These factors are known to play a role in alcoholic hepatitis:

  • The body's way of breaking down alcohol makes highly toxic chemicals.
  • These chemicals trigger swelling, called inflammation, that destroys liver cells.
  • Over time, scars replace healthy liver tissue. This keeps the liver from working well.
  • This scarring, called cirrhosis, can't be fixed. It's the final stage of alcoholic liver disease.

Other factors that can be involved with alcoholic hepatitis include:

  • Other types of liver disease. Alcoholic hepatitis can make chronic liver diseases worse. For instance, if you have hepatitis C and drink, even a little, you're more likely to get liver scarring than if you don't drink.
  • Lack of nutrition. Many people who drink heavily don't get enough nutrients because they eat poorly. And alcohol keeps the body from using nutrients as it should. Lack of nutrients can damage liver cells.

Risk factors

The major risk factor for alcoholic hepatitis is the how much alcohol you drink. It isn't known how much alcohol it takes to cause alcoholic hepatitis.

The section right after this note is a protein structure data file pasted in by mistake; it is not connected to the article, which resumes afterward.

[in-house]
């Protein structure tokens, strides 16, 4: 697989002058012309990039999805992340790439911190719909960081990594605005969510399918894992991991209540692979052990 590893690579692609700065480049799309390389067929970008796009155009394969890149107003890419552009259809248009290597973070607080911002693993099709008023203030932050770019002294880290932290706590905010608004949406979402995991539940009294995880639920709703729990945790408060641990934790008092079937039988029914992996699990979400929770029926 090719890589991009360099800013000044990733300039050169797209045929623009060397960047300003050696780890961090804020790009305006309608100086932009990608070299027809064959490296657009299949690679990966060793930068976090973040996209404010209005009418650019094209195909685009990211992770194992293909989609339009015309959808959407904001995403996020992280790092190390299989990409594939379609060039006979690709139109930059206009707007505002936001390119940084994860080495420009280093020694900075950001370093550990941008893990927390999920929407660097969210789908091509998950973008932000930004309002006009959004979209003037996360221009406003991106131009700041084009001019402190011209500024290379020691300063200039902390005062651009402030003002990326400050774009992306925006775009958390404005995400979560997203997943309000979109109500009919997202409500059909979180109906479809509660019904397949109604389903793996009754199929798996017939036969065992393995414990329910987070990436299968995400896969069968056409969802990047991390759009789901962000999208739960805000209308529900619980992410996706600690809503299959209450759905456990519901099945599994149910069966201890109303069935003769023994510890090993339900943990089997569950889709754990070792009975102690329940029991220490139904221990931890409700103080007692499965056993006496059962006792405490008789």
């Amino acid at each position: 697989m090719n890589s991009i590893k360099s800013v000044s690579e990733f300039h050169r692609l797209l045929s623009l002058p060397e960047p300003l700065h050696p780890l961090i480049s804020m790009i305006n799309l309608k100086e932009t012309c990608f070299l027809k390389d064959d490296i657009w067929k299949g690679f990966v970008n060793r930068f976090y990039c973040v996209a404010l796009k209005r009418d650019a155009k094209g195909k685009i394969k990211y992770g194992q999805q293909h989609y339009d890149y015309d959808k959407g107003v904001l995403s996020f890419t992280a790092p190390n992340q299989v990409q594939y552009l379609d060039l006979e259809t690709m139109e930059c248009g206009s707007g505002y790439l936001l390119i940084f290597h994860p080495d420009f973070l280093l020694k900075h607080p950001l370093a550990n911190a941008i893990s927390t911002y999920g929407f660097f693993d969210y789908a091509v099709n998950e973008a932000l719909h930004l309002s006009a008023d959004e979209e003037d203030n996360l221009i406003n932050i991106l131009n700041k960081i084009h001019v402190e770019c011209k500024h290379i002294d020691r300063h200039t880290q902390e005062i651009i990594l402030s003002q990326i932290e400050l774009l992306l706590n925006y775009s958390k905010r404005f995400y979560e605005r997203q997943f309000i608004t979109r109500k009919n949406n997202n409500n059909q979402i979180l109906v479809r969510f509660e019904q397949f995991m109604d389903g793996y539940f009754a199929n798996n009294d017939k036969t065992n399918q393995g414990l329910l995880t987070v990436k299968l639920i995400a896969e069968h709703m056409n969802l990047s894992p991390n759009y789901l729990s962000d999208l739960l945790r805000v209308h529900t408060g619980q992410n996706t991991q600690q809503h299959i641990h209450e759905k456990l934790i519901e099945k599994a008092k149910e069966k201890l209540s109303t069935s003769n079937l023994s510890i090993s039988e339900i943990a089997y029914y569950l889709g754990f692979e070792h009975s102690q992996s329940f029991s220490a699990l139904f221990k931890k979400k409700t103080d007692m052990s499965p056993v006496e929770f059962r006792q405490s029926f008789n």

Most people with this condition have had at least seven drinks a day for 20 years or more. This can mean 7 glasses of wine, 7 beers, or 7 shots of spirits.

However, alcoholic hepatitis can happen to people who drink less and have other risk factors, including:

  • Sex. Women seem to have a higher risk of getting alcoholic hepatitis. That might be because of how alcohol breaks down in women's bodies.
  • Obesity. Heavy drinkers who are overweight might be more likely to get alcoholic hepatitis. And they might be more likely to go on to get liver scarring.
  • Genes. Studies suggest that genes might be involved in alcohol-induced liver disease.